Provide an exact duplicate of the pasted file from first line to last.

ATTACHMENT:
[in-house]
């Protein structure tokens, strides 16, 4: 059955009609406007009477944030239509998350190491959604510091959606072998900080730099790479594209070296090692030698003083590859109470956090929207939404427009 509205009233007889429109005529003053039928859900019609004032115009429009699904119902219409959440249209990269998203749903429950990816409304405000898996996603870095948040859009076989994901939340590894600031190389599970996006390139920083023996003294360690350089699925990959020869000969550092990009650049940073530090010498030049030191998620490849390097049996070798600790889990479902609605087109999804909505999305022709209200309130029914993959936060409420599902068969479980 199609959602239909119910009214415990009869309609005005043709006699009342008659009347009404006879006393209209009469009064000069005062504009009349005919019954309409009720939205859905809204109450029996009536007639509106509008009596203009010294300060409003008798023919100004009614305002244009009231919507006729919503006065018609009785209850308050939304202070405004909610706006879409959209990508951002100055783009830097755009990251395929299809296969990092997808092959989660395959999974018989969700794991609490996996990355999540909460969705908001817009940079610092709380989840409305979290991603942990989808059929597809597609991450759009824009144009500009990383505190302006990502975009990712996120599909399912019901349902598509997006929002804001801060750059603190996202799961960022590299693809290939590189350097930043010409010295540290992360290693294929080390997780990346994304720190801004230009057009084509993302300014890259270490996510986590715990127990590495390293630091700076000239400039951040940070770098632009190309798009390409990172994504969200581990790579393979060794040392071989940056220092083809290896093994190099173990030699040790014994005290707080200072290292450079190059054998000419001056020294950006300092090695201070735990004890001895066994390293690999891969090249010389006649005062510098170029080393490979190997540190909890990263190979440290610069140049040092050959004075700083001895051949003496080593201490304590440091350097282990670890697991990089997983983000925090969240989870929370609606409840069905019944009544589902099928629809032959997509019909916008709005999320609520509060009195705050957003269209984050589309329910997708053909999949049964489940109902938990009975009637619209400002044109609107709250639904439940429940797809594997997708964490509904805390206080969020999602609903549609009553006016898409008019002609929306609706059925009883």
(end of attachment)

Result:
[in-house]
């Protein structure tokens, strides 16, 4: 059955009609406007009477944030239509998350190491959604510091959606072998900080730099790479594209070296090692030698003083590859109470956090929207939404427009 509205009233007889429109005529003053039928859900019609004032115009429009699904119902219409959440249209990269998203749903429950990816409304405000898996996603870095948040859009076989994901939340590894600031190389599970996006390139920083023996003294360690350089699925990959020869000969550092990009650049940073530090010498030049030191998620490849390097049996070798600790889990479902609605087109999804909505999305022709209200309130029914993959936060409420599902068969479980 199609959602239909119910009214415990009869309609005005043709006699009342008659009347009404006879006393209209009469009064000069005062504009009349005919019954309409009720939205859905809204109450029996009536007639509106509008009596203009010294300060409003008798023919100004009614305002244009009231919507006729919503006065018609009785209850308050939304202070405004909610706006879409959209990508951002100055783009830097755009990251395929299809296969990092997808092959989660395959999974018989969700794991609490996996990355999540909460969705908001817009940079610092709380989840409305979290991603942990989808059929597809597609991450759009824009144009500009990383505190302006990502975009990712996120599909399912019901349902598509997006929002804001801060750059603190996202799961960022590299693809290939590189350097930043010409010295540290992360290693294929080390997780990346994304720190801004230009057009084509993302300014890259270490996510986590715990127990590495390293630091700076000239400039951040940070770098632009190309798009390409990172994504969200581990790579393979060794040392071989940056220092083809290896093994190099173990030699040790014994005290707080200072290292450079190059054998000419001056020294950006300092090695201070735990004890001895066994390293690999891969090249010389006649005062510098170029080393490979190997540190909890990263190979440290610069140049040092050959004075700083001895051949003496080593201490304590440091350097282990670890697991990089997983983000925090969240989870929370609606409840069905019944009544589902099928629809032959997509019909916008709005999320609520509060009195705050957003269209984050589309329910997708053909999949049964489940109902938990009975009637619209400002044109609107709250639904439940429940797809594997997708964490509904805390206080969020999602609903549609009553006016898409008019002609929306609706059925009883």